Project IV - Ethical challenges in disasters

The resource scarcity that defines disasters brings with it ethical challenges beyond those in usual healthcare. In disaster respons situations, personnel will be in new, sometimes threatening situations where they will need to make difficult decisions to prioritize the enormous needs. Frequently, existing biomedical ethics and guidelines cannot adequately capture the complexity of disaster responses and the time pressure. New circumstances, cultural considerations, values and limitations must be considered and taken into account. 

The term "moral stress" is a concept that captures the stress responding personnel experience when they end up in ethically difficult settings. Moral stress includes feelings of anger, frustration and powerlessness in individuals when they are faced with moral dilemmas with all alternatives perceived as morally wrong. Often, individuals have questioned the idea of what they believe should be done, but it is not possible due to lack of resources or other external or institutional barriers. The moral distress can help identify moral issues and ways for the situation to be improved. It assumes that there are mechanisms for transforming the stress into something constructive. 

In addition, one psychological consequence of responding to a disaster can be secondary trauma, or the development of post-traumatic stress reactions by indirect exposure to a serious incident. This has been observed by psychotherapists who treat traumatized responders. Although it is clear that the phenomenon occurs, what increase the risk of secondary trauma and the concepts are not yet clearly defined or studied.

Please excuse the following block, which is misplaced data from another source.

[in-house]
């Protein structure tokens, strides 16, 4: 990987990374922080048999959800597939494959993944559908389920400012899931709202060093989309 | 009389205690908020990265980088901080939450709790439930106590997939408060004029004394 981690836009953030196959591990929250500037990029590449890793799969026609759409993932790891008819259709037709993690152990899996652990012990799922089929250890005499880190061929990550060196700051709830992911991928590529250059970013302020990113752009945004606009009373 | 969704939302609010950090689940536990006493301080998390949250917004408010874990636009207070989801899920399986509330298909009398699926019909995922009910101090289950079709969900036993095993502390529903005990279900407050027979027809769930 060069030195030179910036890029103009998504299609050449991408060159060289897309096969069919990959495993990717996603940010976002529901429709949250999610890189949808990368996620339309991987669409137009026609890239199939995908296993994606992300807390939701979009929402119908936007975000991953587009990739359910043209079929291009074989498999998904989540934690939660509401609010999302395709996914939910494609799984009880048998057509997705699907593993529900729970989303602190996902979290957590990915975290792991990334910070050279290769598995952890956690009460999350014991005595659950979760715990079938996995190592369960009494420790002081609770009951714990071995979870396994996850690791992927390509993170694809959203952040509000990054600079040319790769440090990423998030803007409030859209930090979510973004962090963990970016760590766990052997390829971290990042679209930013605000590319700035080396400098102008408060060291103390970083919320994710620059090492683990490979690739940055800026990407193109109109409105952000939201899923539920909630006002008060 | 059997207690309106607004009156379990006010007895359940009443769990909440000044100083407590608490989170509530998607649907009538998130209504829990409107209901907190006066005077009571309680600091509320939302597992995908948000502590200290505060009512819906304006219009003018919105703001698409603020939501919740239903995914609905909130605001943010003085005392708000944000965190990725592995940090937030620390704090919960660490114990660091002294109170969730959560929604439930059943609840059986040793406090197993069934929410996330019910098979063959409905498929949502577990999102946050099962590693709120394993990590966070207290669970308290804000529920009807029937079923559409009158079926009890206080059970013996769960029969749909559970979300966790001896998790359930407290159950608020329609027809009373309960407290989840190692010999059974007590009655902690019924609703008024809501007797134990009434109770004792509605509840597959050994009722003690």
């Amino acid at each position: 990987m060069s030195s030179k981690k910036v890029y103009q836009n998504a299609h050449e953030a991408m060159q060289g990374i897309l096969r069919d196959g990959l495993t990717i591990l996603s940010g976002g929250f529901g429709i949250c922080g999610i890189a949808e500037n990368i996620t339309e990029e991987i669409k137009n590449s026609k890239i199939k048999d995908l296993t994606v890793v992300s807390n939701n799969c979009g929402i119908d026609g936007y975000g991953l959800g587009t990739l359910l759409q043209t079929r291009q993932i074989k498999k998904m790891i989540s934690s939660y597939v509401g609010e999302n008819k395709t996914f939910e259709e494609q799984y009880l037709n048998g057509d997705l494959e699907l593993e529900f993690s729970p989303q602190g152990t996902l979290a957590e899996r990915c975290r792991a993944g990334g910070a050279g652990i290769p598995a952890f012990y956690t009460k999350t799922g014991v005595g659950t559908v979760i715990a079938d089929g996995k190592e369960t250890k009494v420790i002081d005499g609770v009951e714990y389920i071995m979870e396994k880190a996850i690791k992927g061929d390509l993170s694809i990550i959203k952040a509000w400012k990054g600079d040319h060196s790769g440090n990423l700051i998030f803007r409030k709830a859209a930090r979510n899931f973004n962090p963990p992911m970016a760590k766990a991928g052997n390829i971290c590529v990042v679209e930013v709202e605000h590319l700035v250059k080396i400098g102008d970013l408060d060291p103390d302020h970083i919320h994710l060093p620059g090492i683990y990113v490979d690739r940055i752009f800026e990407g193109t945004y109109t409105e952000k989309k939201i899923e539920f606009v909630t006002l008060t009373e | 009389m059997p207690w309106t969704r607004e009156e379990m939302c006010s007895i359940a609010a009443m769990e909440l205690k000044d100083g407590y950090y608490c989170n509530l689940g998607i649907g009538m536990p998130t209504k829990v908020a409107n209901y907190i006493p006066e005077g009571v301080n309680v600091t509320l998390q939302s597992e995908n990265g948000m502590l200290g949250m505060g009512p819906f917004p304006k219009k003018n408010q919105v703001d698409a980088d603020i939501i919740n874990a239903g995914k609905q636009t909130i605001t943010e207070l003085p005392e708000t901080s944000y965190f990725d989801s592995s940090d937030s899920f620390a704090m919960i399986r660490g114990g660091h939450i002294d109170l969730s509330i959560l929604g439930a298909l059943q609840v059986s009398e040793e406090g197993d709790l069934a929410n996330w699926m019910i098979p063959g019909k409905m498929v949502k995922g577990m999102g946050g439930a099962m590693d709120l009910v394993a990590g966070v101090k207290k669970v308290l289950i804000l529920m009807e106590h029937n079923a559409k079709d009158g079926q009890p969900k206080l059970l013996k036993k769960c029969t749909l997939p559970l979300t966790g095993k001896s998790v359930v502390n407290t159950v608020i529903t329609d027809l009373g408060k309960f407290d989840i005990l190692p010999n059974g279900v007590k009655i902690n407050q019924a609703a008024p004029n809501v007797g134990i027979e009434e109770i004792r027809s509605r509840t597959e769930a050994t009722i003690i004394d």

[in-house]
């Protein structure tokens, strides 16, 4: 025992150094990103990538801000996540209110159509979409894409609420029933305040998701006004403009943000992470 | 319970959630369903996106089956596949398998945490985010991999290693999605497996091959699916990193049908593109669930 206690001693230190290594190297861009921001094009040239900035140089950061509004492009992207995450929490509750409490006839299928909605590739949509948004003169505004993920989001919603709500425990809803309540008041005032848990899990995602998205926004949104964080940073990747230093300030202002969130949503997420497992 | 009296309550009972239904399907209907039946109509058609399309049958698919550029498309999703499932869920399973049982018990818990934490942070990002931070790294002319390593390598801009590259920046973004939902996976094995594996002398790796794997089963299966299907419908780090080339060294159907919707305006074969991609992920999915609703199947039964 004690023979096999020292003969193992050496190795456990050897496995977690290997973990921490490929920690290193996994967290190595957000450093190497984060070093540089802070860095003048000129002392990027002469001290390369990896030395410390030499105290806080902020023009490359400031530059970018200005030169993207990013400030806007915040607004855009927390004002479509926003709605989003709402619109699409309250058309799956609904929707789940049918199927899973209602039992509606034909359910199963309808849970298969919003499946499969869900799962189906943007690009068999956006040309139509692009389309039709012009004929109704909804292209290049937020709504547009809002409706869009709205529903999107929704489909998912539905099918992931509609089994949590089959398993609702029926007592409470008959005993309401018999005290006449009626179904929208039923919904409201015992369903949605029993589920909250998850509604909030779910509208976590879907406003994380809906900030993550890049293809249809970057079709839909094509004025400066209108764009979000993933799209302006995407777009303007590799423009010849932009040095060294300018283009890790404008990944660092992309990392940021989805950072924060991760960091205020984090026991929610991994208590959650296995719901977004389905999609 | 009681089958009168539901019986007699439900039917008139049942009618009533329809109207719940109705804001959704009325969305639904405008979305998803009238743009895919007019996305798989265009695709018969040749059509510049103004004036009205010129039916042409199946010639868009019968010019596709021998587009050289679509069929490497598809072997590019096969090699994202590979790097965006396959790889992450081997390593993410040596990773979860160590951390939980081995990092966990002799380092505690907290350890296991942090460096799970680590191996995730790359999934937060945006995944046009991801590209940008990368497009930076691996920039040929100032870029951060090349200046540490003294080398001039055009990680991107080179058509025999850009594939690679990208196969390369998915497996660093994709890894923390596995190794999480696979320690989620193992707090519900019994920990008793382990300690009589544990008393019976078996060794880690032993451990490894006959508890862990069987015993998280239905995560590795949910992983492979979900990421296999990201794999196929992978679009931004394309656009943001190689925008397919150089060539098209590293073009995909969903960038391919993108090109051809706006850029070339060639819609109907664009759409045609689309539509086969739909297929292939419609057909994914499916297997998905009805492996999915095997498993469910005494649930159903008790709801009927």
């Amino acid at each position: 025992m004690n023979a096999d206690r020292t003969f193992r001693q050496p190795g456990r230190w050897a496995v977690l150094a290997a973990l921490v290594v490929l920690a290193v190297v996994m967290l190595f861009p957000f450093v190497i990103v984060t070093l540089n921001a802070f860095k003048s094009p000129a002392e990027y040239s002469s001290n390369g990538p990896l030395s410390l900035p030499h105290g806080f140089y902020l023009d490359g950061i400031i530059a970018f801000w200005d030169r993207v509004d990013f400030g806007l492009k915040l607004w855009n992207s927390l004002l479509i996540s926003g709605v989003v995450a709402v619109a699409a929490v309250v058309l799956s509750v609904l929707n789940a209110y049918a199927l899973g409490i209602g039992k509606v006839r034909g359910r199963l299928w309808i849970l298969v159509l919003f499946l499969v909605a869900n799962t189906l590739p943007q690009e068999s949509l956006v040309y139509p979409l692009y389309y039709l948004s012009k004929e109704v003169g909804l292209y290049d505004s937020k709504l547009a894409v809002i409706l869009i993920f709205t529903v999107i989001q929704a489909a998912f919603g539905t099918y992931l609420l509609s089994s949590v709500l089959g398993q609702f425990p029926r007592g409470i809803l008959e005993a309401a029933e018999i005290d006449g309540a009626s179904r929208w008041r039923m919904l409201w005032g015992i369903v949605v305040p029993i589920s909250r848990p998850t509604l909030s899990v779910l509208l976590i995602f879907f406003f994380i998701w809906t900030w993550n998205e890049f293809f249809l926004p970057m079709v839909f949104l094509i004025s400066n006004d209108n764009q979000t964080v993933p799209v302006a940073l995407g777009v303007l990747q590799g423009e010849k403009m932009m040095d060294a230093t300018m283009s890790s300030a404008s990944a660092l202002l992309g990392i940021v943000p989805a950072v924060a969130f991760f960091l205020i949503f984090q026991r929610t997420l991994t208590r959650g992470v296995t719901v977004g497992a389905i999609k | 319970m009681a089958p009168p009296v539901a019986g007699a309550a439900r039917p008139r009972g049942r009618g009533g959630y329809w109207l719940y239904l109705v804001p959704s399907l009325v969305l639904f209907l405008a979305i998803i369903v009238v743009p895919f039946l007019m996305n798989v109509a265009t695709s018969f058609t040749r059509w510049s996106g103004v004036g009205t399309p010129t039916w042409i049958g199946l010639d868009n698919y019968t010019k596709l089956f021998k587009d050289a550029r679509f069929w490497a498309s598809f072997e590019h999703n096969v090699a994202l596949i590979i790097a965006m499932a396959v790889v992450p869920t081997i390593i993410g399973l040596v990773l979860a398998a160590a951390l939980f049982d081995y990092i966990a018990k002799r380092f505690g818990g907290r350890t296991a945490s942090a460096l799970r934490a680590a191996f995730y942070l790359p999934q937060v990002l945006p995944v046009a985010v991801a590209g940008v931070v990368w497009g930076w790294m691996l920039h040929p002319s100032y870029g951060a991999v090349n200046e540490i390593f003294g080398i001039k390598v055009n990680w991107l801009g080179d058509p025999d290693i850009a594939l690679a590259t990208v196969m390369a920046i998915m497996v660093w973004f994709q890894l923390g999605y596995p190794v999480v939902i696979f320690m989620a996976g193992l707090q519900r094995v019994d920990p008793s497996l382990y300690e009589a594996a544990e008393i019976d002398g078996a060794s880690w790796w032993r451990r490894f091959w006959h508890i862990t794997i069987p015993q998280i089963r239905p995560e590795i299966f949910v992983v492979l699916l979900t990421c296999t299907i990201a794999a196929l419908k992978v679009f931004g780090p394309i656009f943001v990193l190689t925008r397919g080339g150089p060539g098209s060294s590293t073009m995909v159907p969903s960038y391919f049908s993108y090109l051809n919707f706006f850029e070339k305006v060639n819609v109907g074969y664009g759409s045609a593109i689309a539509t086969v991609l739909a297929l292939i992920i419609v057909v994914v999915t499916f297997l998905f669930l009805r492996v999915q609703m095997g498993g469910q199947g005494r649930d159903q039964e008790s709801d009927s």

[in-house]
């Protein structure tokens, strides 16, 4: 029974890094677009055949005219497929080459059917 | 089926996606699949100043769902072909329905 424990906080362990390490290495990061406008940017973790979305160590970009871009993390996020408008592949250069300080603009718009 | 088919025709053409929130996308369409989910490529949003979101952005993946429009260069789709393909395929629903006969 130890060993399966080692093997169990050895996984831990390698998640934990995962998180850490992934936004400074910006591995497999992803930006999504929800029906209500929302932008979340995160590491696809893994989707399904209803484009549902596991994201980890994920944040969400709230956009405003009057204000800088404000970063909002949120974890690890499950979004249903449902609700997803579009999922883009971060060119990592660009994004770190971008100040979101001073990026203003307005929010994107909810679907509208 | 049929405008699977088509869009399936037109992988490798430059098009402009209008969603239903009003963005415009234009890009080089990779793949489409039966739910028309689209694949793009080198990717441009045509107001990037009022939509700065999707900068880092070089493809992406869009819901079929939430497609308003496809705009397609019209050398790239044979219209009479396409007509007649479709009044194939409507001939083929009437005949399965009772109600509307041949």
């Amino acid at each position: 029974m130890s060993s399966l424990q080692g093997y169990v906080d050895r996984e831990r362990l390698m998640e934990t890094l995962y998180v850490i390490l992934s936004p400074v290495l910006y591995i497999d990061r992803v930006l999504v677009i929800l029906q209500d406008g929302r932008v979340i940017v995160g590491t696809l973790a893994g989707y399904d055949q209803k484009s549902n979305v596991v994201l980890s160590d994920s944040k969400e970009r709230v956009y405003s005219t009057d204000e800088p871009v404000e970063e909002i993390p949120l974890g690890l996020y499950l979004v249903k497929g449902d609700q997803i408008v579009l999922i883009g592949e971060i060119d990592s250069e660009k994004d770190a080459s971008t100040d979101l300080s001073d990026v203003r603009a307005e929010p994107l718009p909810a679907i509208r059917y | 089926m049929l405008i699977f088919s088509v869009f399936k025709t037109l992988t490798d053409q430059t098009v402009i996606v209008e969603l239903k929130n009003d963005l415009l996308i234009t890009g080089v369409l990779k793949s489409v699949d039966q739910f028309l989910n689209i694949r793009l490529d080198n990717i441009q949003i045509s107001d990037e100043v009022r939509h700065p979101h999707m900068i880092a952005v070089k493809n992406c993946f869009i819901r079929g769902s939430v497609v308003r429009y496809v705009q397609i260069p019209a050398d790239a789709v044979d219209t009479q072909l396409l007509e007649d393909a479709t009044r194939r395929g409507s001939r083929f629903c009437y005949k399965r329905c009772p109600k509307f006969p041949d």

Defining and determining the extent of the ethical challenges in disaster response is central to understanding the issues responders face. The link between moral distress and mental illness is poorly explored but that stress is a problem intertwined with mental illness seems clear.  In collaboration with National Centre for Disaster Psychiatry at Uppsala University, we will work to better understand what determinants are crucial to moral stress and what can be done to prevent illness and suffering.

Objectives 2017

  1. To identify and categorize ethical challenges in disasters
  2. To examine whether and to what extent these challenges create health problems among responders
  3. To develop education materials 
  4. To assess the extent that preparatory education reduces moral stress and secondary traumatic stress in responding personnel
Disaster MedicineEthics